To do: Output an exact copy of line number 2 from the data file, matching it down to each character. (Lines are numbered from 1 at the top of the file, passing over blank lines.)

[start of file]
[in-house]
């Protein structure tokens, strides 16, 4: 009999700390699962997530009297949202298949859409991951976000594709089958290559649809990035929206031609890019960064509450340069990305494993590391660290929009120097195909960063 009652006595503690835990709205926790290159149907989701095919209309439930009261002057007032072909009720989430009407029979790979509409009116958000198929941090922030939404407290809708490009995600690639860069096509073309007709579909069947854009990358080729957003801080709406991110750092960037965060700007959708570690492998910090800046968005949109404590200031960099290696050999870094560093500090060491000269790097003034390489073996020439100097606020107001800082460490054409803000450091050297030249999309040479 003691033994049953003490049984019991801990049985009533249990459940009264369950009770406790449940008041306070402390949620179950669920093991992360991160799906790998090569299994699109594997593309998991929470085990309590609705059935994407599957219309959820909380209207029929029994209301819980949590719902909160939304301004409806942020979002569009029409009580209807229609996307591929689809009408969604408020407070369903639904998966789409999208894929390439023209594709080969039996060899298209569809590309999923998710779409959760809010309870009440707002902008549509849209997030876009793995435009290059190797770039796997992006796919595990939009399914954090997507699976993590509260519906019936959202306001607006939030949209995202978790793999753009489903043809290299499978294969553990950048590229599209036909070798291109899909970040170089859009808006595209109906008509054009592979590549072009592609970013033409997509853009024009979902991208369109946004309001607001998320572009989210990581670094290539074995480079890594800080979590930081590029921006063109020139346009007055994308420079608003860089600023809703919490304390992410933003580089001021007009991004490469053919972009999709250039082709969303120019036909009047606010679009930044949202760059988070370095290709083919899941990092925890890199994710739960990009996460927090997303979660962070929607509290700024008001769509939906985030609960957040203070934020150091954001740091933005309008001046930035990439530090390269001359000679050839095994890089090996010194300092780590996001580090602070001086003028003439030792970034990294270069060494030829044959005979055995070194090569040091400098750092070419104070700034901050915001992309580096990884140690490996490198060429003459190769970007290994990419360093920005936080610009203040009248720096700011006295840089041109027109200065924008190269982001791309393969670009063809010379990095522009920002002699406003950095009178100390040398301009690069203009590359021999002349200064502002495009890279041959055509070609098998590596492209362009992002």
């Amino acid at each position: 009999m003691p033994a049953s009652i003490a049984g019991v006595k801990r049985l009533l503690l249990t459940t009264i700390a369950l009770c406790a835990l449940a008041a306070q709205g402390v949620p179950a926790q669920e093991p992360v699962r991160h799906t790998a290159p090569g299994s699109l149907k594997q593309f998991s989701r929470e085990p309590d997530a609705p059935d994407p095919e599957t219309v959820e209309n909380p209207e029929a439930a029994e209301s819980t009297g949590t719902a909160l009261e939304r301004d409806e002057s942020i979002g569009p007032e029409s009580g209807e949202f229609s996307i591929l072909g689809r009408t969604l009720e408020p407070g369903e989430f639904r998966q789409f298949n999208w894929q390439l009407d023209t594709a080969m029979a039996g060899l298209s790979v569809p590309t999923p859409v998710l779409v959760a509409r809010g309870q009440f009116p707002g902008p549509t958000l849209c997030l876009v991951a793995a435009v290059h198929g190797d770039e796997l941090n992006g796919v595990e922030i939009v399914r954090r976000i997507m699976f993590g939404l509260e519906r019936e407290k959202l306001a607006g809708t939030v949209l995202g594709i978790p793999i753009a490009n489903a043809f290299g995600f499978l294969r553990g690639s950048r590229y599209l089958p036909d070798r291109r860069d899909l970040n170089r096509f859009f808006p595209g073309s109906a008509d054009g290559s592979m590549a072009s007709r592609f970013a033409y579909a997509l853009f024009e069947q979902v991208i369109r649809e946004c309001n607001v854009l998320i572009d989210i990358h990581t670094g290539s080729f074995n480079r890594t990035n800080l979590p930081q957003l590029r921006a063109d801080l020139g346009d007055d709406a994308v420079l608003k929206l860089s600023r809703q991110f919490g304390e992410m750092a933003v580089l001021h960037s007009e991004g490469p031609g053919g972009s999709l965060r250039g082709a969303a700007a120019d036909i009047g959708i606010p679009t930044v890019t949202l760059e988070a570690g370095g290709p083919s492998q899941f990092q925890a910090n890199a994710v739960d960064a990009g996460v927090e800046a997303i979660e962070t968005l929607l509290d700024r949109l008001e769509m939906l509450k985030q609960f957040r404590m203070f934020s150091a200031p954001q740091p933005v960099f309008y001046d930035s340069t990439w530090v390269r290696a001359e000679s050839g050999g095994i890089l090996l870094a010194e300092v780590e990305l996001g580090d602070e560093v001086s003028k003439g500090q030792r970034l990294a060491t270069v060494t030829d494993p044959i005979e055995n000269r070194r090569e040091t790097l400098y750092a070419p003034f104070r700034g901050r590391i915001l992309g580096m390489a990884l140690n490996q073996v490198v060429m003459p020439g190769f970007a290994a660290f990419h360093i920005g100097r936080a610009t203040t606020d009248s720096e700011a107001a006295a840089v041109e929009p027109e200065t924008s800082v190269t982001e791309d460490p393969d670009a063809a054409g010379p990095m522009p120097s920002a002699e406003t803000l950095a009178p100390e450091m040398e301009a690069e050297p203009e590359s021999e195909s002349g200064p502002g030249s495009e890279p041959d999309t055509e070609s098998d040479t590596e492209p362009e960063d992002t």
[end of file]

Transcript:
């Protein structure tokens, strides 16, 4: 009999700390699962997530009297949202298949859409991951976000594709089958290559649809990035929206031609890019960064509450340069990305494993590391660290929009120097195909960063 009652006595503690835990709205926790290159149907989701095919209309439930009261002057007032072909009720989430009407029979790979509409009116958000198929941090922030939404407290809708490009995600690639860069096509073309007709579909069947854009990358080729957003801080709406991110750092960037965060700007959708570690492998910090800046968005949109404590200031960099290696050999870094560093500090060491000269790097003034390489073996020439100097606020107001800082460490054409803000450091050297030249999309040479 003691033994049953003490049984019991801990049985009533249990459940009264369950009770406790449940008041306070402390949620179950669920093991992360991160799906790998090569299994699109594997593309998991929470085990309590609705059935994407599957219309959820909380209207029929029994209301819980949590719902909160939304301004409806942020979002569009029409009580209807229609996307591929689809009408969604408020407070369903639904998966789409999208894929390439023209594709080969039996060899298209569809590309999923998710779409959760809010309870009440707002902008549509849209997030876009793995435009290059190797770039796997992006796919595990939009399914954090997507699976993590509260519906019936959202306001607006939030949209995202978790793999753009489903043809290299499978294969553990950048590229599209036909070798291109899909970040170089859009808006595209109906008509054009592979590549072009592609970013033409997509853009024009979902991208369109946004309001607001998320572009989210990581670094290539074995480079890594800080979590930081590029921006063109020139346009007055994308420079608003860089600023809703919490304390992410933003580089001021007009991004490469053919972009999709250039082709969303120019036909009047606010679009930044949202760059988070370095290709083919899941990092925890890199994710739960990009996460927090997303979660962070929607509290700024008001769509939906985030609960957040203070934020150091954001740091933005309008001046930035990439530090390269001359000679050839095994890089090996010194300092780590996001580090602070001086003028003439030792970034990294270069060494030829044959005979055995070194090569040091400098750092070419104070700034901050915001992309580096990884140690490996490198060429003459190769970007290994990419360093920005936080610009203040009248720096700011006295840089041109027109200065924008190269982001791309393969670009063809010379990095522009920002002699406003950095009178100390040398301009690069203009590359021999002349200064502002495009890279041959055509070609098998590596492209362009992002």